3. This one pretty much sums up my previous post(s): don't treat other people with disrespect, or make it seem that you're waiting for them to fuck something up, so you could criticize or start a conflict. Try making friendly relationships with people. I'm thinking about random conversation starters, such as "hey dude, that's a really neat calculator. is it programmable?" - people like it when other people show interest for them and/or their things. I know it's hard for you, but once you actually do it, you'll see there's nothing to worry about. Exchange two or three sentences, no pressure. If you feel as if you couldn't say more than "aha, yes", say it and don't feel bad about it. People don't judge you even half of how much you yourself do. Random Joe doesn't think that you're embarrassing yourself whilst you think you are. He most probably doesn't give a rats ass! He'd probably think you're just introverted, thinking about something else, etc, and won't give you more than 30s of his thoughts. You need to embrace the fact that other's people's thoughts aren't mainly about you - in fact, they very rarely are. They just don't care whether you're talkative or not. You should talk sometimes, so that you could show that you're worthy of having a conversation with. But no need to pressure yourself. Pressuring just makes the whole thing much worse. The next time you naturally feel the urge to say or ask something (NOT critical, though) - say it, before you even start analysing whether it'd be smart or not to talk. SAY IT!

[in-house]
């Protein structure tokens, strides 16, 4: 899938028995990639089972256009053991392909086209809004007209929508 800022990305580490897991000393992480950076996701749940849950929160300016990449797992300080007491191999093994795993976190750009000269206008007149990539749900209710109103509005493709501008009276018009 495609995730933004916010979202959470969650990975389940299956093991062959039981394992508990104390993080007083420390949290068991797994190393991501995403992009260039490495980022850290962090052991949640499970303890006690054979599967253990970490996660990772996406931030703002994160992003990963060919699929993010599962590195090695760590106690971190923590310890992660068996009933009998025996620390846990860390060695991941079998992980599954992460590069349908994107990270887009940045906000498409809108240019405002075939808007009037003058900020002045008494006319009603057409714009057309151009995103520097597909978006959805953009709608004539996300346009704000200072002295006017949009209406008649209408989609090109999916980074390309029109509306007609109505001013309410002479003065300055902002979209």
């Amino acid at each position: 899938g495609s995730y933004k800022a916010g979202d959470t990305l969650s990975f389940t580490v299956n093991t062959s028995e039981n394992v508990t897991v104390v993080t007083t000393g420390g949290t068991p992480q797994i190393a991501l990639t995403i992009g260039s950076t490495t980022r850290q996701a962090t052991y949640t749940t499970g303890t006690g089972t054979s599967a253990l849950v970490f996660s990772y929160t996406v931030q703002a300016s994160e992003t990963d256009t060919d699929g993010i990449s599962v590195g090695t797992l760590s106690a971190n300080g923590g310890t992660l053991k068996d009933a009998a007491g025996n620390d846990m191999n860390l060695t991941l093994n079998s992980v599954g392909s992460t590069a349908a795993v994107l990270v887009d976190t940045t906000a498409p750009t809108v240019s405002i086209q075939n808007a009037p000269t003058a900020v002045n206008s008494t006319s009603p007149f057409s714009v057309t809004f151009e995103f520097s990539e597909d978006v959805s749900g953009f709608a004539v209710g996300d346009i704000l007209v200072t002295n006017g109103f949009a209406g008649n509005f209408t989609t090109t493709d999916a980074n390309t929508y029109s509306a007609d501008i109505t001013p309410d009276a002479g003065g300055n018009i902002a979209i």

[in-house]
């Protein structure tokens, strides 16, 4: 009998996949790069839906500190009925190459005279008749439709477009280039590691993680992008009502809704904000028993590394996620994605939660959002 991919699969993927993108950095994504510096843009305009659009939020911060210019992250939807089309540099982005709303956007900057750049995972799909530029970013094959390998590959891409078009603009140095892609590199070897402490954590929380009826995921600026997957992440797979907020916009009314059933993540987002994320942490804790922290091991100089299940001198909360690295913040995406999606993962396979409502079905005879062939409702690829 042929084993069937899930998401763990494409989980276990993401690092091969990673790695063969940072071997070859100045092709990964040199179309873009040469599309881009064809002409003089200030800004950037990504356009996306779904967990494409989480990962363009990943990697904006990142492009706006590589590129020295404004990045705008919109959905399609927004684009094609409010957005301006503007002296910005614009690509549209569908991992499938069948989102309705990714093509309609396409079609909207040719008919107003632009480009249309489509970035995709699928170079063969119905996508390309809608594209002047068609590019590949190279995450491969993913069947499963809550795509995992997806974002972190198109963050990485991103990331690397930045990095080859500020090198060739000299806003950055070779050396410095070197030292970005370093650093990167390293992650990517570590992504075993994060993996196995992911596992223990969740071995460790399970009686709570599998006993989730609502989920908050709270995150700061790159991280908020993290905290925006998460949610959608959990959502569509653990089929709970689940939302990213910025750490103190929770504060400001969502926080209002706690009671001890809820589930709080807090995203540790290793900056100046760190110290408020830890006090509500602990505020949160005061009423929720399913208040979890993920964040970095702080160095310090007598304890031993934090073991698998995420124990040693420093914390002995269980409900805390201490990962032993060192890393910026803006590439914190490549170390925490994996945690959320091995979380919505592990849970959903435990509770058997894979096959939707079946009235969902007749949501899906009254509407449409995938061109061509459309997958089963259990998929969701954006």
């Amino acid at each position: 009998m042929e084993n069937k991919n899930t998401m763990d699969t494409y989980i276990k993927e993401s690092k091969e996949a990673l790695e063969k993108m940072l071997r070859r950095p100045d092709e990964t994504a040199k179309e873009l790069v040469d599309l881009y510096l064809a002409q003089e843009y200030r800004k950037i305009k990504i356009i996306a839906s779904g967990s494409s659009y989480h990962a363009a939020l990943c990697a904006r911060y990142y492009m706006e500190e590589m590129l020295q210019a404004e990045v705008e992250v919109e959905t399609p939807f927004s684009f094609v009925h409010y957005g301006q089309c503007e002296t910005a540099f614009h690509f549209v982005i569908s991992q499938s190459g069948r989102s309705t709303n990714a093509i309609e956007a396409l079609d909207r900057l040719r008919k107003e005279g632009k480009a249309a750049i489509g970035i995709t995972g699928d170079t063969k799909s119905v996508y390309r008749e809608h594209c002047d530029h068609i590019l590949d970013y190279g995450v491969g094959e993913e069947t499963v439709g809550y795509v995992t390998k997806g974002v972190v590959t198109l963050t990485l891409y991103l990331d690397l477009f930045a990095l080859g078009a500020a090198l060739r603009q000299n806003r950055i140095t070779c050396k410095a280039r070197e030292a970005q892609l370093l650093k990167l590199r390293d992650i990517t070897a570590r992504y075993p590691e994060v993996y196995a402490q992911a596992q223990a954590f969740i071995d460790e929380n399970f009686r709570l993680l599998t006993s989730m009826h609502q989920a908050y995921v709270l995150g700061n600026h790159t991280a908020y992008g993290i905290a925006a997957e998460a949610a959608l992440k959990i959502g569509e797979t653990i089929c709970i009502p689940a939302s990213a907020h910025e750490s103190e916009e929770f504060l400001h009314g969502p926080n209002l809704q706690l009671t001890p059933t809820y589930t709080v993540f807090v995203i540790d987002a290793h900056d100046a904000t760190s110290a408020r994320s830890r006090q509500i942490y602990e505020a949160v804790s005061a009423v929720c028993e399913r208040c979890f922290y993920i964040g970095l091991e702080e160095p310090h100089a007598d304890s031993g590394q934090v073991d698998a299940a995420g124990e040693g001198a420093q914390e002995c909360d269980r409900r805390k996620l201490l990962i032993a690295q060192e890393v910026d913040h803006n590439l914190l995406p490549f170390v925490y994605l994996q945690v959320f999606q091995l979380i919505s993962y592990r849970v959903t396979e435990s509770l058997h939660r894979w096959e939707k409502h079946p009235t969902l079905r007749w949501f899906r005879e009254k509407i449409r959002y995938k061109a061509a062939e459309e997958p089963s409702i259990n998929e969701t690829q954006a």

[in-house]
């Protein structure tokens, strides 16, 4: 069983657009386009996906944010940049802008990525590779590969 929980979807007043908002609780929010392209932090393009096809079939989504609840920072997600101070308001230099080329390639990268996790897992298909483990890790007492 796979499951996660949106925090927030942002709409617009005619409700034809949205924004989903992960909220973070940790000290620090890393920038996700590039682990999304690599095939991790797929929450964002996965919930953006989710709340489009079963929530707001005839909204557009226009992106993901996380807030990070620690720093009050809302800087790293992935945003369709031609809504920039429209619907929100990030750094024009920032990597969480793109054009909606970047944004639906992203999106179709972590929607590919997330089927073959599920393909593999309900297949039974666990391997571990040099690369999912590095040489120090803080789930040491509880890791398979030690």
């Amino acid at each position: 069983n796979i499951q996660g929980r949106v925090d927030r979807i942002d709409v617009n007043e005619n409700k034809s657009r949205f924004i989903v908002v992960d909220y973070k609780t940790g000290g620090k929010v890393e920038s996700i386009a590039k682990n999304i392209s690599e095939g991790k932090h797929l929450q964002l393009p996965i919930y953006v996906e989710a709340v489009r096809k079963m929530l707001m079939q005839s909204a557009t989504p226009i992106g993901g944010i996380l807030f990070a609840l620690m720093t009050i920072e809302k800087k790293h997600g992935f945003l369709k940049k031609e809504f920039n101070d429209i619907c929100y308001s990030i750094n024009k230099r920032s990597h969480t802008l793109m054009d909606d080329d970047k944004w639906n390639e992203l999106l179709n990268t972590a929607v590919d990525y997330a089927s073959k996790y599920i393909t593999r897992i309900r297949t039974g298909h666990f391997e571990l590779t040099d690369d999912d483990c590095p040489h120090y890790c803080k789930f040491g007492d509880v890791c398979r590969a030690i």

People WILL accept you as the guy who doesn't like to small-talk too much, but has stuff to say, you just might need to work on it a bit.
Just like ordering pizza: you get anxious, have irregular bowel movement, heart starts pounding, rehearse the phone call over and over, triple-check whether that's what you want so you wouldn't change your mind during the call thus causing another uncomfortable situation [at least this stuff happens to me, as funny as it is :lol: ] --- but after the call, everything becomes fine within minutes.


Secondary advice (some stuff that will make relationships with people easier on the long run):
1. You CAN have ocd AND make friends.
I believe I also have some form of OCD (or, at least, some traits of OCDish behaviour). For example, I tend to freak out even when somebody merely touches my personal stuff. Interestingly though, my high school and Uni colleagues respect that, and even make semi-jokes on that behalf ("I wanted to return you your pencil and put it in your pencil case, but I figured it'd be safer for me to wait until you came back" and such).